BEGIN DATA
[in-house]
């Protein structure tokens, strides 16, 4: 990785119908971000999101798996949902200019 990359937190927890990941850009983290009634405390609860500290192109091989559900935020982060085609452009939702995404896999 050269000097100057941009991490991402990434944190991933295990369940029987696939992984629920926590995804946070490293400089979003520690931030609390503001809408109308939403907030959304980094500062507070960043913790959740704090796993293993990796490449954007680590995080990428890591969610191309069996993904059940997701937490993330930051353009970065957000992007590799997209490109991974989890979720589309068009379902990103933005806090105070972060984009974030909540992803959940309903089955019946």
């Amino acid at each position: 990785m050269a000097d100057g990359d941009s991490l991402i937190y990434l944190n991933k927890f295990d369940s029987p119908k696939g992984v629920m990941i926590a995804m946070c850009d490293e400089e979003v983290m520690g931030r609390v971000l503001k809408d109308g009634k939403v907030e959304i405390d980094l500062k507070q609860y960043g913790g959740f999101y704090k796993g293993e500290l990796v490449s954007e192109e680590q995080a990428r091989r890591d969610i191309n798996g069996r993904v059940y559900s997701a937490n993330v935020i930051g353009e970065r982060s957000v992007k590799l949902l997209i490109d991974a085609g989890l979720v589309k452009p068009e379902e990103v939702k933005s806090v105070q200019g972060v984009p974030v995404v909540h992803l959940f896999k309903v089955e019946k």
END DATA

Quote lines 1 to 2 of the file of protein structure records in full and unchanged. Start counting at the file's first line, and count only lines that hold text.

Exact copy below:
[in-house]
């Protein structure tokens, strides 16, 4: 990785119908971000999101798996949902200019 990359937190927890990941850009983290009634405390609860500290192109091989559900935020982060085609452009939702995404896999 050269000097100057941009991490991402990434944190991933295990369940029987696939992984629920926590995804946070490293400089979003520690931030609390503001809408109308939403907030959304980094500062507070960043913790959740704090796993293993990796490449954007680590995080990428890591969610191309069996993904059940997701937490993330930051353009970065957000992007590799997209490109991974989890979720589309068009379902990103933005806090105070972060984009974030909540992803959940309903089955019946």